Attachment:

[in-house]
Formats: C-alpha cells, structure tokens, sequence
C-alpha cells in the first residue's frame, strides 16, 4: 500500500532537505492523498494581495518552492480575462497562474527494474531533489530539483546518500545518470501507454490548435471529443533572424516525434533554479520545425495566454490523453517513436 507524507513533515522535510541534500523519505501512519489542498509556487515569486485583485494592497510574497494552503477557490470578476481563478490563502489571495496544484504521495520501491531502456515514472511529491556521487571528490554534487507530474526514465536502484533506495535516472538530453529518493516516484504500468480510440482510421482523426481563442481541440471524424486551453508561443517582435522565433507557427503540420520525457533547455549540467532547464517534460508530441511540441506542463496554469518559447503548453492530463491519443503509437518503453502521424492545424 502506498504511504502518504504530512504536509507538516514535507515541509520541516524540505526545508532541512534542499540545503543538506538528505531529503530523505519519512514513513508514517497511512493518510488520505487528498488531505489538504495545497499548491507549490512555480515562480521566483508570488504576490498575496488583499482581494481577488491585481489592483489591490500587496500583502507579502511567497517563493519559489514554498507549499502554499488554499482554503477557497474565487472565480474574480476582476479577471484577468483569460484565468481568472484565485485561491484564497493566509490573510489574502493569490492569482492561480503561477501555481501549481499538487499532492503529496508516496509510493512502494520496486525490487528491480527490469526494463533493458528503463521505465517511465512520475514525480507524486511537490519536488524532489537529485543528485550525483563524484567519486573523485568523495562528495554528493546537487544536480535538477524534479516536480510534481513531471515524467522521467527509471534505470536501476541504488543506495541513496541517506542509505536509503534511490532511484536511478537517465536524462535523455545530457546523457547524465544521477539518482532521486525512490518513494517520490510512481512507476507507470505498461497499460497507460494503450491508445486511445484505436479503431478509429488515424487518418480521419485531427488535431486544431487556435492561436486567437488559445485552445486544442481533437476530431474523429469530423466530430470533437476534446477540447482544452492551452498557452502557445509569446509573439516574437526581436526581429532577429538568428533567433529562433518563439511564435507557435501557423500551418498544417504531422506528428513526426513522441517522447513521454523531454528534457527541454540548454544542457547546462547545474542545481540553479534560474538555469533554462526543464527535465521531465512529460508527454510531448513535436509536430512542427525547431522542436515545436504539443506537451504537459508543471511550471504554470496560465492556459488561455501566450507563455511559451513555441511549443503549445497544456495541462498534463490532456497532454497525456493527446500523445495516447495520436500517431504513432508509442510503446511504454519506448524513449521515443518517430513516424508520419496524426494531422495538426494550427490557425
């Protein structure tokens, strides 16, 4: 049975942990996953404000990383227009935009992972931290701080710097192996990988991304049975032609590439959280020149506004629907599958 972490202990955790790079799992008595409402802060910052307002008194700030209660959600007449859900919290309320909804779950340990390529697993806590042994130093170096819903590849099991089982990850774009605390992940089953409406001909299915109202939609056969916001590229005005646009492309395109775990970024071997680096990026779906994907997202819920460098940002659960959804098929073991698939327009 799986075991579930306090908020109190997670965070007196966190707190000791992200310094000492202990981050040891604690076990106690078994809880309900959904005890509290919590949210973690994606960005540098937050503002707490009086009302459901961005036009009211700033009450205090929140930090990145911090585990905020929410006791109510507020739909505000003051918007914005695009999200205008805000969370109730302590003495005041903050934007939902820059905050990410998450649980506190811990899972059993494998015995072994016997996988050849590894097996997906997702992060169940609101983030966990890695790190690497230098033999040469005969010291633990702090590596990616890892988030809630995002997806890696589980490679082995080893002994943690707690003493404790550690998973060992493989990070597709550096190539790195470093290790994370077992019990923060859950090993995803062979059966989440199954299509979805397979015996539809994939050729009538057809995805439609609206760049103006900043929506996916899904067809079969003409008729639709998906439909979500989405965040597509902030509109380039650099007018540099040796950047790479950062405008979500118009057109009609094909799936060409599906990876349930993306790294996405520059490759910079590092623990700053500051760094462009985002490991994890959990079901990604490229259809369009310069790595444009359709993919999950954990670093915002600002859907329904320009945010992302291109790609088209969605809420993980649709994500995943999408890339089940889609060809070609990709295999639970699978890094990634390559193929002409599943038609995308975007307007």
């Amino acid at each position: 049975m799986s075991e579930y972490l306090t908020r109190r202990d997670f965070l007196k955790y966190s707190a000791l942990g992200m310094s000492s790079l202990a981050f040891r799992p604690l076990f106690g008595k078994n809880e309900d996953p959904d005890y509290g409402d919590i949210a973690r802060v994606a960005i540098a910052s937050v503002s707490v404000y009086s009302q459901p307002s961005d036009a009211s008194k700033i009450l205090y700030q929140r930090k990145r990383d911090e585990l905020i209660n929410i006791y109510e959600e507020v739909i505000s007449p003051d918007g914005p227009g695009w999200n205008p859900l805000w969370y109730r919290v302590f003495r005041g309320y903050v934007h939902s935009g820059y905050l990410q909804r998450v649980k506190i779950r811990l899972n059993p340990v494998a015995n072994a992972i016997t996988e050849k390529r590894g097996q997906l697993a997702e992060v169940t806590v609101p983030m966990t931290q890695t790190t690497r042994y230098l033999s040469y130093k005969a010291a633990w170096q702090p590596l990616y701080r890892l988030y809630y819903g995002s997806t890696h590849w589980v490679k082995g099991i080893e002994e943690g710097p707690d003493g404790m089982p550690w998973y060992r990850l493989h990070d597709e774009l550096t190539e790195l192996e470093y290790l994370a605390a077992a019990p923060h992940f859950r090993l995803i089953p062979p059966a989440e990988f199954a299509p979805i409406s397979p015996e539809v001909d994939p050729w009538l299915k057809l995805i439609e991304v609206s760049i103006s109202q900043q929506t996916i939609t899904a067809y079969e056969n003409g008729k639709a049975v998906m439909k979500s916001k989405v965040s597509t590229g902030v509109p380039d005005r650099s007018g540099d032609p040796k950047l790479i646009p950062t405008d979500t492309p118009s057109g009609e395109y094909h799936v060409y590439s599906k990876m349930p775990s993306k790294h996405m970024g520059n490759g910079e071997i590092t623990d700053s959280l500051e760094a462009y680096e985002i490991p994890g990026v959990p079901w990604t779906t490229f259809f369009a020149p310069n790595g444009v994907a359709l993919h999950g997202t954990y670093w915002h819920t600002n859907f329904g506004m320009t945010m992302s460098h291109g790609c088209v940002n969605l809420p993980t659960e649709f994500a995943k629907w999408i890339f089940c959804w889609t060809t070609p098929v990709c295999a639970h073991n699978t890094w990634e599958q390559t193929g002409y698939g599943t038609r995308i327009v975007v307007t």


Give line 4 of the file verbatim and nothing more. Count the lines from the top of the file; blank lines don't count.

């Protein structure tokens, strides 16, 4: 049975942990996953404000990383227009935009992972931290701080710097192996990988991304049975032609590439959280020149506004629907599958 972490202990955790790079799992008595409402802060910052307002008194700030209660959600007449859900919290309320909804779950340990390529697993806590042994130093170096819903590849099991089982990850774009605390992940089953409406001909299915109202939609056969916001590229005005646009492309395109775990970024071997680096990026779906994907997202819920460098940002659960959804098929073991698939327009 799986075991579930306090908020109190997670965070007196966190707190000791992200310094000492202990981050040891604690076990106690078994809880309900959904005890509290919590949210973690994606960005540098937050503002707490009086009302459901961005036009009211700033009450205090929140930090990145911090585990905020929410006791109510507020739909505000003051918007914005695009999200205008805000969370109730302590003495005041903050934007939902820059905050990410998450649980506190811990899972059993494998015995072994016997996988050849590894097996997906997702992060169940609101983030966990890695790190690497230098033999040469005969010291633990702090590596990616890892988030809630995002997806890696589980490679082995080893002994943690707690003493404790550690998973060992493989990070597709550096190539790195470093290790994370077992019990923060859950090993995803062979059966989440199954299509979805397979015996539809994939050729009538057809995805439609609206760049103006900043929506996916899904067809079969003409008729639709998906439909979500989405965040597509902030509109380039650099007018540099040796950047790479950062405008979500118009057109009609094909799936060409599906990876349930993306790294996405520059490759910079590092623990700053500051760094462009985002490991994890959990079901990604490229259809369009310069790595444009359709993919999950954990670093915002600002859907329904320009945010992302291109790609088209969605809420993980649709994500995943999408890339089940889609060809070609990709295999639970699978890094990634390559193929002409599943038609995308975007307007």